Naksup council urged to support green power generation

·2 min read

The owners of a private electricity generating station are asking Nakusp Village councillors to support their drive for more choice for power customers.

Hal Wright and Vida Turok own Silversmith Power and Light, an historic generating station in Sandon. But while the station has produced power from water flowing downhill for more than a century, it faces an uphill struggle to get that power to market.

“Supposing the government ruled that only Toyota owners would be allowed to use the highways,” they said in their brief. “This would certainly trigger a revolt and the scenario seems farfetched. But, in reality, our publicly funded electrical grid (our electrical highway) is used by BC Hydro to limit the movement of electricity to itself and its “friends” in order to restrict who can use it.”

Wright told councillors that the power BC produces, while “renewable and clean,” was not “green” energy. And BC Hydro’s monopoly on transmission lines has made small, truly green producers like them struggle to survive – and many local ones, like Homestead Hydro on Seaton Creek, haven’t.

“This local green business is now dead and because the grid is monopolistically controlled, they cannot even send their green electricity to markets that are wanting it,” Wright told council.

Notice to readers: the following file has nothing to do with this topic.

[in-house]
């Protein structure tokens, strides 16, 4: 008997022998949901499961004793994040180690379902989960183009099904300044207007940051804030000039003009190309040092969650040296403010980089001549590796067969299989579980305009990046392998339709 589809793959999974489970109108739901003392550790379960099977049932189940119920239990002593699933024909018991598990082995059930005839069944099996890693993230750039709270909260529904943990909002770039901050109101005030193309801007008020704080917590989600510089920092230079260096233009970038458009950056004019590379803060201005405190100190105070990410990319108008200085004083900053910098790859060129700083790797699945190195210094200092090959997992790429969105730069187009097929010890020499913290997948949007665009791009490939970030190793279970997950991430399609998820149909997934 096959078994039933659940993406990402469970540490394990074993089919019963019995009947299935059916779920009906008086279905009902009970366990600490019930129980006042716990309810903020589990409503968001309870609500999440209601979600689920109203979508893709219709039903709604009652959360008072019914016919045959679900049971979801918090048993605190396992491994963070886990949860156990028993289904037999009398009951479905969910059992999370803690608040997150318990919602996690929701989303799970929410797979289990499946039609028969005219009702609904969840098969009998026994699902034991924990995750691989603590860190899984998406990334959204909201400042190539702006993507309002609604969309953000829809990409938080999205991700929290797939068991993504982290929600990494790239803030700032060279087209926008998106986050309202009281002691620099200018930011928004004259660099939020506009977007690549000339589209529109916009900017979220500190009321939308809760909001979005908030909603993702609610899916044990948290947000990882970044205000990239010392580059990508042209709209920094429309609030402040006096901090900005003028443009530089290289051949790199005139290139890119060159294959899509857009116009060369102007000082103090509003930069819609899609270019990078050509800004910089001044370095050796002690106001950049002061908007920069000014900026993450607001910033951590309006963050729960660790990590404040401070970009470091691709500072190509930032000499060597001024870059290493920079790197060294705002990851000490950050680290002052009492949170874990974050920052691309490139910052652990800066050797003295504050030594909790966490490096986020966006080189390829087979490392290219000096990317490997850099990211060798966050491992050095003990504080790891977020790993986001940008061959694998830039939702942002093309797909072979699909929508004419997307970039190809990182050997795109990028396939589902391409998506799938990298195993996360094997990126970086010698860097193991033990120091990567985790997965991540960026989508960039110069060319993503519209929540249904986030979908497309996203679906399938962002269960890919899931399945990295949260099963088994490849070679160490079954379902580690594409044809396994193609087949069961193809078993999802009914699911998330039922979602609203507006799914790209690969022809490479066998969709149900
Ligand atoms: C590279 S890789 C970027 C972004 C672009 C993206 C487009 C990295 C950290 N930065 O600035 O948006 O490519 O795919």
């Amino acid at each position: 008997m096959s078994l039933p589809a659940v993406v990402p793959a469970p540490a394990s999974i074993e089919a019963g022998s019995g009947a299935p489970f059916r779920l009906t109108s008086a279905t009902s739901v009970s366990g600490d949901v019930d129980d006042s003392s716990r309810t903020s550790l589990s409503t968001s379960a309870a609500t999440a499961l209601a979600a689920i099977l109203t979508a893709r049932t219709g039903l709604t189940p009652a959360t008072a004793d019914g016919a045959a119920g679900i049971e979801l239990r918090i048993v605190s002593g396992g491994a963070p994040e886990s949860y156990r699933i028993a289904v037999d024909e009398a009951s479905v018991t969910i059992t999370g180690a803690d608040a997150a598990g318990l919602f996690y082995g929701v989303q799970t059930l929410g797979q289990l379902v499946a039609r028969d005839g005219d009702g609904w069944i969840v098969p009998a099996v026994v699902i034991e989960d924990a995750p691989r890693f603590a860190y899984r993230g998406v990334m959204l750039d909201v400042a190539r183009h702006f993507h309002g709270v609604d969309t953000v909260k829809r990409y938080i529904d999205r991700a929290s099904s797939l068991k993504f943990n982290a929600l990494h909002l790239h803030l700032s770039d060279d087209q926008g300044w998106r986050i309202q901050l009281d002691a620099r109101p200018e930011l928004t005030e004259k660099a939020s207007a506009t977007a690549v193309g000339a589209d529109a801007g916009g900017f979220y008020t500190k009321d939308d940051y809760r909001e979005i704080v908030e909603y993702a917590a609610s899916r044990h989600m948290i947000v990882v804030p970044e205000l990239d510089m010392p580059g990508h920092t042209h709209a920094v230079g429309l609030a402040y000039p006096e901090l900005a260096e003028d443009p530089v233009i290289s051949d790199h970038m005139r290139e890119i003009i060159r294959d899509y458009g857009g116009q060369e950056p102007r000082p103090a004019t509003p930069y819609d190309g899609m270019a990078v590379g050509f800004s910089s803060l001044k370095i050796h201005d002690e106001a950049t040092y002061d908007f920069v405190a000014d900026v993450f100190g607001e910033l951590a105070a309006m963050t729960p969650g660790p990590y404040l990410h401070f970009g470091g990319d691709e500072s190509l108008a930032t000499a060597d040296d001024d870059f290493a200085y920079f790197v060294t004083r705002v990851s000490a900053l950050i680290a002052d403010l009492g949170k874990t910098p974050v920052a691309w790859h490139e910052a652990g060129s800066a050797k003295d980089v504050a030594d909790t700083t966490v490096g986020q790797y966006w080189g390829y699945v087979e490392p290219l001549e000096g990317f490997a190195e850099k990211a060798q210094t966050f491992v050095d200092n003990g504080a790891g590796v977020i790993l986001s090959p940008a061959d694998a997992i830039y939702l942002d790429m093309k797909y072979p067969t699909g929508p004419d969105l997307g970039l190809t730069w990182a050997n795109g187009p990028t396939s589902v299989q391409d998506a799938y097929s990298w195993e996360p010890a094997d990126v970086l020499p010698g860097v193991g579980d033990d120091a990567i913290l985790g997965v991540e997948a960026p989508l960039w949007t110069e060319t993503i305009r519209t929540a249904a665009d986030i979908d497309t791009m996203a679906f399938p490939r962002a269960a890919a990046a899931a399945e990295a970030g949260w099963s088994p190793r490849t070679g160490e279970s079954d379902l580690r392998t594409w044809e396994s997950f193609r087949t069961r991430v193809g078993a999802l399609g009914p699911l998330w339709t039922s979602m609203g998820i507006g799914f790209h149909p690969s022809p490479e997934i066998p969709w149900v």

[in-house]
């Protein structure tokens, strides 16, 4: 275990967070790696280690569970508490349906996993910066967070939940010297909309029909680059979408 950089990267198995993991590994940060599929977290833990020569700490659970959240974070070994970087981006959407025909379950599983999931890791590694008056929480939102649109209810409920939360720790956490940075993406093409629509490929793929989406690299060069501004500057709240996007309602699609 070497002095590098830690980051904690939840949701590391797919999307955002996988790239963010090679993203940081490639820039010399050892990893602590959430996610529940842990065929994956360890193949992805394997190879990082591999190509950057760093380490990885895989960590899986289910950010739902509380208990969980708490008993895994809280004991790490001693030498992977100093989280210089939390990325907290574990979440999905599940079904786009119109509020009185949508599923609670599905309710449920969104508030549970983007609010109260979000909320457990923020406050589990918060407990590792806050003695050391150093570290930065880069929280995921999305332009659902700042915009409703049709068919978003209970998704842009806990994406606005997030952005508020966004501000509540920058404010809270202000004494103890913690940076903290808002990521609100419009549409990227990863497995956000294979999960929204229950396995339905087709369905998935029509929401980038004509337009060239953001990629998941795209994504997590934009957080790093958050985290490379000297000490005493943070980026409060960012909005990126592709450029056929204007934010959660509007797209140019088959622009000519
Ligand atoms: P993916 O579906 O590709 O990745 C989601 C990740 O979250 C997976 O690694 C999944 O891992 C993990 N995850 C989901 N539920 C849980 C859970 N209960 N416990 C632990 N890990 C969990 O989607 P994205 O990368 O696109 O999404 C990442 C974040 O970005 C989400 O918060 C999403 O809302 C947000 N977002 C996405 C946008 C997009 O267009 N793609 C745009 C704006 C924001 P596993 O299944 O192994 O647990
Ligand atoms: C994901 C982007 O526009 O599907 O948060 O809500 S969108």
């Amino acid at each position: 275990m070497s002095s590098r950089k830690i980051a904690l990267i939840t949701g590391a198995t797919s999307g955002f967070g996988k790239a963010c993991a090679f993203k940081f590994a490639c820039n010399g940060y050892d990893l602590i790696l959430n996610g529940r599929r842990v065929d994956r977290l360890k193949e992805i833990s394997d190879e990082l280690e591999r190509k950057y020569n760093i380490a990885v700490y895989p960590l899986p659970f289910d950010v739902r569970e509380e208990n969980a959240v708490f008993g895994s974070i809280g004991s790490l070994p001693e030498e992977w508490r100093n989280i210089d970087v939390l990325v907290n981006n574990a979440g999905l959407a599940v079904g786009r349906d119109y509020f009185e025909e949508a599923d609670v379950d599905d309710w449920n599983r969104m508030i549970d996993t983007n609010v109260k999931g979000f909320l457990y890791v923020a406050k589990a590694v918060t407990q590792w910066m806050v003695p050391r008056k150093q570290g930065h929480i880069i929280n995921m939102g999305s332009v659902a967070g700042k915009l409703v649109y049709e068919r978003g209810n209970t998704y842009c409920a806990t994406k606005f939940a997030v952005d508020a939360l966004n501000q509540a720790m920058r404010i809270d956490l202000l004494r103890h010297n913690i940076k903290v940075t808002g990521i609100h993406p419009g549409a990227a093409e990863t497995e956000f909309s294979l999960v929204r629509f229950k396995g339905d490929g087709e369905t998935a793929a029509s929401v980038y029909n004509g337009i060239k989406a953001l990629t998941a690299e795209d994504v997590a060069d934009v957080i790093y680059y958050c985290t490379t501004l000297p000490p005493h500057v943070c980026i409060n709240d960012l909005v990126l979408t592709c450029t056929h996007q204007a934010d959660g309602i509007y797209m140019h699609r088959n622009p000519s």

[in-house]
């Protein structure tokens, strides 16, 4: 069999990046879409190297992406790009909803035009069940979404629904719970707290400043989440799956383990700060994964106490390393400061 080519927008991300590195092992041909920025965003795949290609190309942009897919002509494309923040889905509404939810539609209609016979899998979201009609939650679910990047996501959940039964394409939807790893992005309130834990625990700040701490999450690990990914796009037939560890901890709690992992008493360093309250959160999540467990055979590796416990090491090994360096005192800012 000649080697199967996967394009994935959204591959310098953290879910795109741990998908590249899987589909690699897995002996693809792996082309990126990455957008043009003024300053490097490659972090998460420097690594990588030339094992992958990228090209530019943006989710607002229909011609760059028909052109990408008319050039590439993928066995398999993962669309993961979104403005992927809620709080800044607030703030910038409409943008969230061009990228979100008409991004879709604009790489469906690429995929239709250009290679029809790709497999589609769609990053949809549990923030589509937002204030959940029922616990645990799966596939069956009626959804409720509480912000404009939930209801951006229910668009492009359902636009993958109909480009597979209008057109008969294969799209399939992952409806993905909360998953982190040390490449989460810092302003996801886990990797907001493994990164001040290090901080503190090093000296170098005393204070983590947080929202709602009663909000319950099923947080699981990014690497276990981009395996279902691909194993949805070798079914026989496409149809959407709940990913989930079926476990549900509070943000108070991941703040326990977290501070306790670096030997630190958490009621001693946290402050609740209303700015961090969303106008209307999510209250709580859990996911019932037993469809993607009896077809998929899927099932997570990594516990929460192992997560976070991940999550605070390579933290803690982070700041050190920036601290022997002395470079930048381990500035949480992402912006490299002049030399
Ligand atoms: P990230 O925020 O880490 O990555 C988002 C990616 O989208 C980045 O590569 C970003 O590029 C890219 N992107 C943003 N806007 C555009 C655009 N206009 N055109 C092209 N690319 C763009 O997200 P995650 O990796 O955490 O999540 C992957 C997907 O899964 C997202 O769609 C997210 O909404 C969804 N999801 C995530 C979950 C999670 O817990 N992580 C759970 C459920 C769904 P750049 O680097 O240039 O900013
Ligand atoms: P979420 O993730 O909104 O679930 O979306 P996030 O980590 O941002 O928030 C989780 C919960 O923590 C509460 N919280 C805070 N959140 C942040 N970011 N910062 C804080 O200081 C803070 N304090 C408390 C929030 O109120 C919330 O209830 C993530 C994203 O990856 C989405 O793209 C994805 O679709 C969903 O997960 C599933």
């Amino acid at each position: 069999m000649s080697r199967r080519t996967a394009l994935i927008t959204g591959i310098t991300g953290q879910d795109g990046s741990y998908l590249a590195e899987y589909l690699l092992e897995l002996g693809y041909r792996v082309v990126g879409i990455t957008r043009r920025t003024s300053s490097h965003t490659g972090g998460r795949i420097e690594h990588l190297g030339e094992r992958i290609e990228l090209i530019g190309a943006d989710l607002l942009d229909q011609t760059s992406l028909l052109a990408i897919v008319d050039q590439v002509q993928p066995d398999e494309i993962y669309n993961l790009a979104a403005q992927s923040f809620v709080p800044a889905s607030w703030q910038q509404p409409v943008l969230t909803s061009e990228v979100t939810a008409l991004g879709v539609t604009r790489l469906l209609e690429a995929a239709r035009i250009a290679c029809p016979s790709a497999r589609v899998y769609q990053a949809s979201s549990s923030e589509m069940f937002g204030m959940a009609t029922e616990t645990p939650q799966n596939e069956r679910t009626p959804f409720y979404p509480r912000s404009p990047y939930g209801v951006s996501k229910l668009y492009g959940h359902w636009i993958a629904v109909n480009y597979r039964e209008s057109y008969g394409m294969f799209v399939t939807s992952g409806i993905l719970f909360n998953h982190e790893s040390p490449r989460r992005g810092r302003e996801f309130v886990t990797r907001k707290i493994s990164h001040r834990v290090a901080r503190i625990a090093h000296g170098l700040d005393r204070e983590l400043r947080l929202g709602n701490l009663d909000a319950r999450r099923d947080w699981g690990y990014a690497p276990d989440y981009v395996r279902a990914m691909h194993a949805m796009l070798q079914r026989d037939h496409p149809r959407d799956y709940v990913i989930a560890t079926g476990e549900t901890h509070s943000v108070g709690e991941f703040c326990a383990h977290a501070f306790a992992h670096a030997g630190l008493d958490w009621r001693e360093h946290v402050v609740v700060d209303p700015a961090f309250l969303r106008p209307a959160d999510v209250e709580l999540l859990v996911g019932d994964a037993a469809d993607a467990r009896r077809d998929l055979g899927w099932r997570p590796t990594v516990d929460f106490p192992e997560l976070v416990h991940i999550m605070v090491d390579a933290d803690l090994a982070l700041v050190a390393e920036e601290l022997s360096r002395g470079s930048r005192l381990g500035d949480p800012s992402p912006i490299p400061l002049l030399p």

If council passed a motion endorsing the idea of using truly ‘green’ electricity, the couple says it could open enormous possibilities for the community.

“This area could be a leading green electricity provider to other areas that have a shortage, but ownership of the grid is currently a problem,” they said in their brief. “The Nakusp area has similar green electricity potential as Nelson. Not only can our area be 100% green, we could have millions of dollars more per year in our communities to pursue our cultural and environmental dreams.”

They told council Silversmith P&L could sell Nakusp ‘green’ power at the same rate BC Hydro charges – if they were allowed to.

The company’s request – one it’s brought to other local governments in the last year – was for council to pass a motion to “strive to procure and utilize certified green electricity to power all municipally owned buildings, pumps and street lighting as soon as it can be made available.” They said council could then write a letter to the BC Utilities Commission asking it to clear the roadblocks BC Hydro puts up to the sale of ‘green’ power.

Council directed staff to draw up a letter for consideration at the next meeting.

John Boivin, Local Journalism Initiative Reporter, Valley Voice